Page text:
Dr.Brian Johnson, Department of Entomology & Nematology, UC Davis
Monday, May 6, 2013
RNA-Seq is revolutionizing the study of gene expression. RNA-Seq has been shown to be quantitatively accurate over a larger range of expression levels than previous methods, such as microarrays, while also being more effective at identifying genes that show low expression levels. While the nuts and bolts of how best to use RNA-Seq are being addressed in a variety of contexts, major unresolved questions remain. With respect to insect studies, two questions of pressing concern are the sequencing depth necessary for documenting differential expression of genes of various classes, and the necessity, or lack thereof, of tissue specific RNA extractions. Here I will present results from two RNA-Seq studies exploring these issues. The primary results center on the utility of shallow RNA-Seq for many questions of interest to entomologists, and the necessity of tissue specificity for accurate quantification of gene expression. As extractions from body segments, and even whole insects, are common for insect RNA-Seq studies, the results are topical for those planning RNA-Seq studies.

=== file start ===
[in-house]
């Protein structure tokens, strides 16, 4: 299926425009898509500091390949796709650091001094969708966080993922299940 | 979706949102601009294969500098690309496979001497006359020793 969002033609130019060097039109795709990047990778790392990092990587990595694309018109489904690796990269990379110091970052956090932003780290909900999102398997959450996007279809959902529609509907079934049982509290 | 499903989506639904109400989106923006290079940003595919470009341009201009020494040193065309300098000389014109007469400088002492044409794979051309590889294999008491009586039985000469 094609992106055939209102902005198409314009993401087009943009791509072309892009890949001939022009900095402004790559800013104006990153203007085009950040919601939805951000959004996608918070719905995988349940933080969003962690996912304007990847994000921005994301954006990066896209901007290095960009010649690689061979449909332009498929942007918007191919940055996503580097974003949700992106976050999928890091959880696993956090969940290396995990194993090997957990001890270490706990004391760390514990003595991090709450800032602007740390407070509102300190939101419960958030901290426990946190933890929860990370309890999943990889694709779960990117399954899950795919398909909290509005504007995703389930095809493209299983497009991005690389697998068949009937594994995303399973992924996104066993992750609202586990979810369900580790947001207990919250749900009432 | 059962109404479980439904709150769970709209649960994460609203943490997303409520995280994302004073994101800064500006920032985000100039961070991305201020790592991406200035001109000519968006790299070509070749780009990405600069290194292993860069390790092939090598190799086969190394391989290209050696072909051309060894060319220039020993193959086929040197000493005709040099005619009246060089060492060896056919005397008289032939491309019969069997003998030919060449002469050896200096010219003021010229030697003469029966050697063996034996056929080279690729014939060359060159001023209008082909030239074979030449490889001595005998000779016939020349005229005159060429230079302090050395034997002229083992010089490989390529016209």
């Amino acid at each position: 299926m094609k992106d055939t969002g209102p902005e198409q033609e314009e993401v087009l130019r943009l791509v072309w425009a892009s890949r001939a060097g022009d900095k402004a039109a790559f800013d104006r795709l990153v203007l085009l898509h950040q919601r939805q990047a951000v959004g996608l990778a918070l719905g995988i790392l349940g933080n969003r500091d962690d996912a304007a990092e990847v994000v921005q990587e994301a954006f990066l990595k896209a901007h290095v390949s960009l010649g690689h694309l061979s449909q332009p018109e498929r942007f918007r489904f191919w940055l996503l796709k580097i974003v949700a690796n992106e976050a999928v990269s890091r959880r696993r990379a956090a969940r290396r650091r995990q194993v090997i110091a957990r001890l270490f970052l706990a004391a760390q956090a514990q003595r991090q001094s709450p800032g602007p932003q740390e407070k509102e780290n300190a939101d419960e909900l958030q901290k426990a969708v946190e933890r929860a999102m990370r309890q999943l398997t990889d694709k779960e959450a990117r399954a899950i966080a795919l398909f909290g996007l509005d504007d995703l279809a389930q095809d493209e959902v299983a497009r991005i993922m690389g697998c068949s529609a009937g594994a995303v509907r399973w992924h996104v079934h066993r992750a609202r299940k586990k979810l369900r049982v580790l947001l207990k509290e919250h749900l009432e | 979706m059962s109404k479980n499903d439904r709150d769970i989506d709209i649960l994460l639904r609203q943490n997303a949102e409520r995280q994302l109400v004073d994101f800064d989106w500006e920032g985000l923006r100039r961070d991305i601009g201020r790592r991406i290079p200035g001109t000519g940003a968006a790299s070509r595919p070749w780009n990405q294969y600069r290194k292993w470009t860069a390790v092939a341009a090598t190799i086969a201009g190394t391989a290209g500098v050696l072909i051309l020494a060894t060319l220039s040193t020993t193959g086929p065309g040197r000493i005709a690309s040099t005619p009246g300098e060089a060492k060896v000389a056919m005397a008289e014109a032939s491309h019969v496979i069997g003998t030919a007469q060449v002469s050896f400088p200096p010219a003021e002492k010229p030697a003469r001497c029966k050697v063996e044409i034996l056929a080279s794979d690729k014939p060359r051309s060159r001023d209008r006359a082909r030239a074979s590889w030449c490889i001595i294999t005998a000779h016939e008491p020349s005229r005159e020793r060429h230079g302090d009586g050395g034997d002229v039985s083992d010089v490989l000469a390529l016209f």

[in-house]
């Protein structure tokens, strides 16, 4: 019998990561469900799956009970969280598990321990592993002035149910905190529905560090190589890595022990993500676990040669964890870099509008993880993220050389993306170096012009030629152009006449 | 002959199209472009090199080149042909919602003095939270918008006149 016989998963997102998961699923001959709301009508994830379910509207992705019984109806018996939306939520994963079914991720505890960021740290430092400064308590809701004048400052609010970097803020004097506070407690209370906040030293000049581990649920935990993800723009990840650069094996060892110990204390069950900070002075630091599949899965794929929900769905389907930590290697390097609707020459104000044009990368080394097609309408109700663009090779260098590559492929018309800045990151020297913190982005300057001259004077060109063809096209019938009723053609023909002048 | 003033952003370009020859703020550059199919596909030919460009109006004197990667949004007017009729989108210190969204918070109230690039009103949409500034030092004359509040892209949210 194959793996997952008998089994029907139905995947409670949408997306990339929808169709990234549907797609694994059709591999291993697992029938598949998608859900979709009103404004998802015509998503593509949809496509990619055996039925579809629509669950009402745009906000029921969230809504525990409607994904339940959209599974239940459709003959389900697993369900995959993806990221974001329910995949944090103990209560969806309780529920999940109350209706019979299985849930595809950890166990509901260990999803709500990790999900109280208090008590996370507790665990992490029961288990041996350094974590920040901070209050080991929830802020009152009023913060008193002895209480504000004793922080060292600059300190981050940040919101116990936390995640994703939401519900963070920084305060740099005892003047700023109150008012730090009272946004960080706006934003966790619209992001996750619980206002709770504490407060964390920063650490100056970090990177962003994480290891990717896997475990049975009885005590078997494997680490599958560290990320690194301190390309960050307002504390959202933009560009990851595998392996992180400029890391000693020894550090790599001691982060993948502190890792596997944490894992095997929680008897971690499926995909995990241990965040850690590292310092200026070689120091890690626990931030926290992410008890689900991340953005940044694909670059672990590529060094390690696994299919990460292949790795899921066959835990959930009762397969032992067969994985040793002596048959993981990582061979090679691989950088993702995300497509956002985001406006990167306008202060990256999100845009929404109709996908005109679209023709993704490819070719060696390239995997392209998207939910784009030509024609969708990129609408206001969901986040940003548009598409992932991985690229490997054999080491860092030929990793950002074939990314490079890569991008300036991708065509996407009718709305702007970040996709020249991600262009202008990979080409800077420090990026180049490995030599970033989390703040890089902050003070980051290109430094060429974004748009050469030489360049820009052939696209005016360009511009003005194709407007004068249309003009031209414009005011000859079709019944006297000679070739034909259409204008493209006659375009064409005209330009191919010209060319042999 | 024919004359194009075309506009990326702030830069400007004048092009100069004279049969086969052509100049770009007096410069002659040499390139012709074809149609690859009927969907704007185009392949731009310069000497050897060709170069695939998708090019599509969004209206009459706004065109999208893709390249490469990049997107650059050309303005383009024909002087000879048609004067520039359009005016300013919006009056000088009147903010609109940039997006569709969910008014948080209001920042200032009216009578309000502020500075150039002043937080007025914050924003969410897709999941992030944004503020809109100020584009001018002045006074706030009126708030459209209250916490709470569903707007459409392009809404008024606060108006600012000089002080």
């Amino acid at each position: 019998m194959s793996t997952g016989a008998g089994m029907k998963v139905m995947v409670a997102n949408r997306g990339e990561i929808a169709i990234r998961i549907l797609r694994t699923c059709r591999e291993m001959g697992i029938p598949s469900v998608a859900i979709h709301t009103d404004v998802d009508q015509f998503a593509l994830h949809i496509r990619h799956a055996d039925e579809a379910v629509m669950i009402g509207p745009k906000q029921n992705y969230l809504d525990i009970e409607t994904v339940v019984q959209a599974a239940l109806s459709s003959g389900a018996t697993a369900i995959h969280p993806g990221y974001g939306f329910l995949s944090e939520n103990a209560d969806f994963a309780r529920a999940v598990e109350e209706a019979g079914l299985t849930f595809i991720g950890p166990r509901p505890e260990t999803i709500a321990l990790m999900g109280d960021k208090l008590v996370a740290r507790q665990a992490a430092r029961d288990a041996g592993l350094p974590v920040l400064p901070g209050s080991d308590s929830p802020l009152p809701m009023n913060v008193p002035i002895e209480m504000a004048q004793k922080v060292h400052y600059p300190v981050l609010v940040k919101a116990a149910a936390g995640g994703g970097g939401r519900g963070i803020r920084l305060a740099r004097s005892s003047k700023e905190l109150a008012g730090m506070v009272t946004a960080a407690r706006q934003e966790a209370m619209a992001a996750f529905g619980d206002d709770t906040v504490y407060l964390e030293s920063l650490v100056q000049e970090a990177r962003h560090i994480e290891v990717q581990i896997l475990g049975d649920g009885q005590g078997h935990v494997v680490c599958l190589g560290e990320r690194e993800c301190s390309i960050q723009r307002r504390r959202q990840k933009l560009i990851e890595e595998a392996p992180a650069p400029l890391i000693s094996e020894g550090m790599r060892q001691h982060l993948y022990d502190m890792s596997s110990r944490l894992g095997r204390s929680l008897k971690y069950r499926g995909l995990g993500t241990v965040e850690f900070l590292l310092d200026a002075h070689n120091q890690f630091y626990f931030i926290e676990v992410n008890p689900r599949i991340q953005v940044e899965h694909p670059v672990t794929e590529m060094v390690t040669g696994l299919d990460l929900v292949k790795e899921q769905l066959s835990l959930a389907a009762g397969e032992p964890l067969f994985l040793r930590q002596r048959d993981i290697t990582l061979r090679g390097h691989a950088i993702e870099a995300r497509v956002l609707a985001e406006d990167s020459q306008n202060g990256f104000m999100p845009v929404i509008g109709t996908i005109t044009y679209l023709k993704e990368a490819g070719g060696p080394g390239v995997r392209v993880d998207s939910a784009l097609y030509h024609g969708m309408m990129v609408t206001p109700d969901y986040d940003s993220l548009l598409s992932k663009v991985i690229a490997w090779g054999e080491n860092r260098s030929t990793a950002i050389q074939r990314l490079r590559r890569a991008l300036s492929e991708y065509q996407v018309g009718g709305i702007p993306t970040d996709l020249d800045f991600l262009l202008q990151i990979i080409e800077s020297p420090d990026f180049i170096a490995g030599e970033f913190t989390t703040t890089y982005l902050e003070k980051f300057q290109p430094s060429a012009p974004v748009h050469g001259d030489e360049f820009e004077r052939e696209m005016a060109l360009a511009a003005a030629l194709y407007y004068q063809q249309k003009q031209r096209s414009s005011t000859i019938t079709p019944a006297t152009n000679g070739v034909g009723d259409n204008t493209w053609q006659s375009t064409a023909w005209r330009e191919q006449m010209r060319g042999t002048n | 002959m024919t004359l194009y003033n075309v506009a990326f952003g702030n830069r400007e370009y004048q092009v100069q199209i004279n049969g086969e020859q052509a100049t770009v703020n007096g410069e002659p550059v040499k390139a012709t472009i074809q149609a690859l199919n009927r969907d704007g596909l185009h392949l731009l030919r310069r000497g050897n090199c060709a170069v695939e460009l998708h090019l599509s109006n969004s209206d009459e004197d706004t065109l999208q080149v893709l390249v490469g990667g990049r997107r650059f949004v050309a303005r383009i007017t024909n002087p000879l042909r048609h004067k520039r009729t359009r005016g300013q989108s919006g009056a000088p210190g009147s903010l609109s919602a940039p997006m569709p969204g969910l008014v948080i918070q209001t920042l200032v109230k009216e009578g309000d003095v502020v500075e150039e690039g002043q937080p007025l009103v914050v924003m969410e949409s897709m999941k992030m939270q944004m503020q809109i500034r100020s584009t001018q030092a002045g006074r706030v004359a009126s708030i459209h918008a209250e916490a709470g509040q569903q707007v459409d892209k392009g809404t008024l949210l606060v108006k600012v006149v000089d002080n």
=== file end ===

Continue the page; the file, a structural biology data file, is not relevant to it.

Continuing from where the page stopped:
Open to: Faculty/Staff Only
Sponsor: Entomology Department
Dr. Bradley White